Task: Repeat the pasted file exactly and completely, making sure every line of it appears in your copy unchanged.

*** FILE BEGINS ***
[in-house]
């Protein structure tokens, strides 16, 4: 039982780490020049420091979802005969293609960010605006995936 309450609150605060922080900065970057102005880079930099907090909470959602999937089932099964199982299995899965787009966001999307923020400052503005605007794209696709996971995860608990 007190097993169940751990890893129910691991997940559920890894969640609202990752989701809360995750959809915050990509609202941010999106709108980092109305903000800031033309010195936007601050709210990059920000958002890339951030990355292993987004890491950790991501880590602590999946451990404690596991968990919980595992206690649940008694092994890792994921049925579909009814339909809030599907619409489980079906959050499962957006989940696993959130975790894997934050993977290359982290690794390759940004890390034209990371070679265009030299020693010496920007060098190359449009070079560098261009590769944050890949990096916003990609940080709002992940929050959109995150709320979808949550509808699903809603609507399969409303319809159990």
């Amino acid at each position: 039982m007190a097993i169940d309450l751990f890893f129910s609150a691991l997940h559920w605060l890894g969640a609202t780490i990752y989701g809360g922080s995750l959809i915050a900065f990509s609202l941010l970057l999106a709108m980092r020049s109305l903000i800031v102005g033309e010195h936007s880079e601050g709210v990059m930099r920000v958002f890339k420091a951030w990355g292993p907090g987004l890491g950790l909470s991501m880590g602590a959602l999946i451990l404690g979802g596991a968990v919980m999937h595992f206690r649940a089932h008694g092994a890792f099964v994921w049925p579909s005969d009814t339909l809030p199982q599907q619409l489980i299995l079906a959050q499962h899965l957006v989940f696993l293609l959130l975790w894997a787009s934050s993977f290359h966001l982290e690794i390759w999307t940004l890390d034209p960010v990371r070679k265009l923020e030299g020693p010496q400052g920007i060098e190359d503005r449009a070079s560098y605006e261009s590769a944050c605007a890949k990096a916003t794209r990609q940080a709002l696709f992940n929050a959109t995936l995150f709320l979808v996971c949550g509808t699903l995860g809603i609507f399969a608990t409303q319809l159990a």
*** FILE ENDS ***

[in-house]
């Protein structure tokens, strides 16, 4: 039982780490020049420091979802005969293609960010605006995936 309450609150605060922080900065970057102005880079930099907090909470959602999937089932099964199982299995899965787009966001999307923020400052503005605007794209696709996971995860608990 007190097993169940751990890893129910691991997940559920890894969640609202990752989701809360995750959809915050990509609202941010999106709108980092109305903000800031033309010195936007601050709210990059920000958002890339951030990355292993987004890491950790991501880590602590999946451990404690596991968990919980595992206690649940008694092994890792994921049925579909009814339909809030599907619409489980079906959050499962957006989940696993959130975790894997934050993977290359982290690794390759940004890390034209990371070679265009030299020693010496920007060098190359449009070079560098261009590769944050890949990096916003990609940080709002992940929050959109995150709320979808949550509808699903809603609507399969409303319809159990």
């Amino acid at each position: 039982m007190a097993i169940d309450l751990f890893f129910s609150a691991l997940h559920w605060l890894g969640a609202t780490i990752y989701g809360g922080s995750l959809i915050a900065f990509s609202l941010l970057l999106a709108m980092r020049s109305l903000i800031v102005g033309e010195h936007s880079e601050g709210v990059m930099r920000v958002f890339k420091a951030w990355g292993p907090g987004l890491g950790l909470s991501m880590g602590a959602l999946i451990l404690g979802g596991a968990v919980m999937h595992f206690r649940a089932h008694g092994a890792f099964v994921w049925p579909s005969d009814t339909l809030p199982q599907q619409l489980i299995l079906a959050q499962h899965l957006v989940f696993l293609l959130l975790w894997a787009s934050s993977f290359h966001l982290e690794i390759w999307t940004l890390d034209p960010v990371r070679k265009l923020e030299g020693p010496q400052g920007i060098e190359d503005r449009a070079s560098y605006e261009s590769a944050c605007a890949k990096a916003t794209r990609q940080a709002l696709f992940n929050a959109t995936l995150f709320l979808v996971c949550g509808t699903l995860g809603i609507f399969a608990t409303q319809l159990a």